— Sandi H.

Chicken Marsala

3 boneless, skinless chicken breasts, cut crosswise into 3 pieces
Salt and freshly ground pepper
2 tblsp olive oil
2 tblsp butter
1 onion, chopped
15 cremini mushrooms, sliced
2 tblsp minced garlic
1 c Marsala wine
3/4 c mascarpone cheese
2 tblsp Dijon mustard
2 tblsp chopped fresh Italian parsley
Fettucine or mashed potatoes

Instructions

Heat olive oil in heavy, large skillet.

Sprinkle the chicken with salt and pepper. Cook until just brown, then remove to a plate and cool slightly

While the chicken cools, melt 2 tblsp of the butter in the skillet over medium-high heat. Add onion and saute 2 minutes or until tender.  Add mushrooms and garlic. Saute 12 minute or until mushroom juices evaporate. Add wine and simmer 4 minutes or until the sauce reduces by half. Stir in mascarpone and mustard.

Cut the chicken into 1/3″ thick slices. Return to the skillet and coat with sauce. Cook for 2 minutes over medium-low heat until chicken is completely cooked through. Stir in parsley. Season with more salt and pepper to taste.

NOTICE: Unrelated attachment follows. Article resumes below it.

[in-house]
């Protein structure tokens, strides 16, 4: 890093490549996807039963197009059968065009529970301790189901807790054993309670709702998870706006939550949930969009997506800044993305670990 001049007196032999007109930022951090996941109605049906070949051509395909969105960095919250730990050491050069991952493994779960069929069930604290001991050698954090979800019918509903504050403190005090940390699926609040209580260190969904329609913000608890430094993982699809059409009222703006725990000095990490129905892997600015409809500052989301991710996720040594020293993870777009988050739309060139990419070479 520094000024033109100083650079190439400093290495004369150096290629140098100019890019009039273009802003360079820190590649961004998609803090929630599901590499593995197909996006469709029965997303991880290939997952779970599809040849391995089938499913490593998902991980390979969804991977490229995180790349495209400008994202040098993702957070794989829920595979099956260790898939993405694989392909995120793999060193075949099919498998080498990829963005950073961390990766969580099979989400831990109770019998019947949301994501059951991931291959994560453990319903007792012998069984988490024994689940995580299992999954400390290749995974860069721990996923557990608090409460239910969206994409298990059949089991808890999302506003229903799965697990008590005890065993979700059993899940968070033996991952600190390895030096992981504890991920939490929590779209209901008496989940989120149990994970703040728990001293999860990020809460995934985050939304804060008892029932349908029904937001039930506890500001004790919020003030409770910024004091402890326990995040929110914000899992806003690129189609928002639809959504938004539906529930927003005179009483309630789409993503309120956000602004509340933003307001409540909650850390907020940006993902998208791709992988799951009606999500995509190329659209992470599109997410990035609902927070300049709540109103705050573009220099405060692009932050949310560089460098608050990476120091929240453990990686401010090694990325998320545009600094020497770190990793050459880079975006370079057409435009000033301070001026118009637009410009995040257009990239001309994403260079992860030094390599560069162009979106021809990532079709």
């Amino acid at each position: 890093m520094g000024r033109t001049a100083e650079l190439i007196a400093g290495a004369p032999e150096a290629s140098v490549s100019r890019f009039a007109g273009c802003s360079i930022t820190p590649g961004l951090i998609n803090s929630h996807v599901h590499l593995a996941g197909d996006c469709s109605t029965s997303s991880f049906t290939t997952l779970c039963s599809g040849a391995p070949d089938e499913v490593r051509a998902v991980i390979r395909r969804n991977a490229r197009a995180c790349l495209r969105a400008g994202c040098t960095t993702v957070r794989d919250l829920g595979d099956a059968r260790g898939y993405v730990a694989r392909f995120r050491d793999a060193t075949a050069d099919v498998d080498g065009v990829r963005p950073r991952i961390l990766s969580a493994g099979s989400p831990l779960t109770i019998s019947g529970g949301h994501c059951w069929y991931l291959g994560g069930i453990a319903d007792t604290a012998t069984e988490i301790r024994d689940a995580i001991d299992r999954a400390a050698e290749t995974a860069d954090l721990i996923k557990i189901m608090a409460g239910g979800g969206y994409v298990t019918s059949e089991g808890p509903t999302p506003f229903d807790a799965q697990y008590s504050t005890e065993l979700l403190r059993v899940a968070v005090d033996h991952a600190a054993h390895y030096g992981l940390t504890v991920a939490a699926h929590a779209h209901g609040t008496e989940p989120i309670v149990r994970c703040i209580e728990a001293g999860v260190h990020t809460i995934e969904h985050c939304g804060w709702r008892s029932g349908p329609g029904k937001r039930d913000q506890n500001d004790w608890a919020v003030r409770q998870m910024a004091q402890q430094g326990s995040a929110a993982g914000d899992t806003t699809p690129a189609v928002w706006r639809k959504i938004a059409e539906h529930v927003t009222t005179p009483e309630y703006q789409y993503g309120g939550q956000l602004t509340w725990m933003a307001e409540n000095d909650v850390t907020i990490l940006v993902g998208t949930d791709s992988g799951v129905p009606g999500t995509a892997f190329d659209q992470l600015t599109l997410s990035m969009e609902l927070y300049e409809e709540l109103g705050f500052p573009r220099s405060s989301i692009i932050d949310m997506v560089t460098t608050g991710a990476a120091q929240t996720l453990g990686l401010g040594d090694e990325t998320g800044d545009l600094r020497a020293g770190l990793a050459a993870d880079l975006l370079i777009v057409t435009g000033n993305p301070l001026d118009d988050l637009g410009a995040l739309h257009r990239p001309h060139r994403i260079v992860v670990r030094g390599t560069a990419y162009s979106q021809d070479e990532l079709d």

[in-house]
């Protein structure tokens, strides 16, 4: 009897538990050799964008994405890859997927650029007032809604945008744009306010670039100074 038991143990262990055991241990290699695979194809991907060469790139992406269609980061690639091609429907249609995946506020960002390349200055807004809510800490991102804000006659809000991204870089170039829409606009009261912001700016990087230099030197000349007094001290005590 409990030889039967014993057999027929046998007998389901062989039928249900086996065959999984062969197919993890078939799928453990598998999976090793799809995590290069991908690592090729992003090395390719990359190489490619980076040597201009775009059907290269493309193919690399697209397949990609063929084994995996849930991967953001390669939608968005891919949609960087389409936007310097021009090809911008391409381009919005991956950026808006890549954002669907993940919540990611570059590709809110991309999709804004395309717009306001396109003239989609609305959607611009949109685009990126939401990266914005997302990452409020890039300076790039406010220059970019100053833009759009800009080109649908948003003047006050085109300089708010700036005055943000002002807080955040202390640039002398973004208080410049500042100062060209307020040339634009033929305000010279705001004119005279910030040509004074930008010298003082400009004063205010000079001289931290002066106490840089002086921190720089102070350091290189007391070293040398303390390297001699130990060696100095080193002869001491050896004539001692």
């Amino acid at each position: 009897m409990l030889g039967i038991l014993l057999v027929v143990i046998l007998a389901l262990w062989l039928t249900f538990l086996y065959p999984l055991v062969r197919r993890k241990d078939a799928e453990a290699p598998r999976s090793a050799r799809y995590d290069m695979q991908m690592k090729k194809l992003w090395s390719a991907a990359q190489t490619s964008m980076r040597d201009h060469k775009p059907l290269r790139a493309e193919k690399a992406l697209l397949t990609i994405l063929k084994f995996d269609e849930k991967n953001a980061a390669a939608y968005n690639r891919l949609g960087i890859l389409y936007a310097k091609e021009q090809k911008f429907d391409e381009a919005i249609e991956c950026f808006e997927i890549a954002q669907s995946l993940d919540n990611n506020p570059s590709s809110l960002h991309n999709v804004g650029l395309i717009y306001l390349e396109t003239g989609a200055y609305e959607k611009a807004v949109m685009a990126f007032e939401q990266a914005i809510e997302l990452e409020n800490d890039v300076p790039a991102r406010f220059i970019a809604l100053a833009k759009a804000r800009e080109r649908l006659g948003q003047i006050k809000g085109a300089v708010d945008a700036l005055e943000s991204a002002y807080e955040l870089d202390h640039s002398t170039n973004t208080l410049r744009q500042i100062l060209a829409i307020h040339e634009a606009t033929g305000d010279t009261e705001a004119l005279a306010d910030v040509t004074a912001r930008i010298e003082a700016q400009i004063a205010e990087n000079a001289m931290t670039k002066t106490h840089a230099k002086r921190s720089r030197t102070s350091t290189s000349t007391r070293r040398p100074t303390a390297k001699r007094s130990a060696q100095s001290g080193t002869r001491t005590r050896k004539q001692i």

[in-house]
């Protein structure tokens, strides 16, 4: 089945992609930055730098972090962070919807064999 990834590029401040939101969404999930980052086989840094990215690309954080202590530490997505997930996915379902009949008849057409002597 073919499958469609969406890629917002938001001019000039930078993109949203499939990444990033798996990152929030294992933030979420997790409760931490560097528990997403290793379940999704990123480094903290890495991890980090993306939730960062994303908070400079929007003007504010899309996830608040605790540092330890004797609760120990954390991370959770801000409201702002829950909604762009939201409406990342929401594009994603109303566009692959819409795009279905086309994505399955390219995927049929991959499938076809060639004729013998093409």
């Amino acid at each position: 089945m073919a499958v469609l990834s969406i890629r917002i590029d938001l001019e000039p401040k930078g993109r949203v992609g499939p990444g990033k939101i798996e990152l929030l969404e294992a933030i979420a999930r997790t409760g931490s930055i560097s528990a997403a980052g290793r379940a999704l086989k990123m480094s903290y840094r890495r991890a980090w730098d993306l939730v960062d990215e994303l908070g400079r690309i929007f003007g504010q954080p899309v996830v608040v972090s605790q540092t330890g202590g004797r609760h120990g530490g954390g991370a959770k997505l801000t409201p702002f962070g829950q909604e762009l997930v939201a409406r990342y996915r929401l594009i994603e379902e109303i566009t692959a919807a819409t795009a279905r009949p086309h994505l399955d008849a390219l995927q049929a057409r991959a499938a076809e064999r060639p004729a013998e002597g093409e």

Serve with buttered fettucine noodles or mashed potatoes. Smells divine and tastes even better! If serving with potato, I recommend roasted carrots as a side dish.

Battle of the Confections

How often do you have two books you’ve placed on hold come in at the same time AND they both have a slightly unique word in the title?

Last week The Confectioner’s Tale (by Laura Madeleine) and Confections of a Closet Master Baker (by Gesine Bullock Prado) came in for me at the library. One fiction, the other non-fic. One new, one oldish. Both I’d looked forward to reading. Both had engaging covers…not that we ever judge a book by that!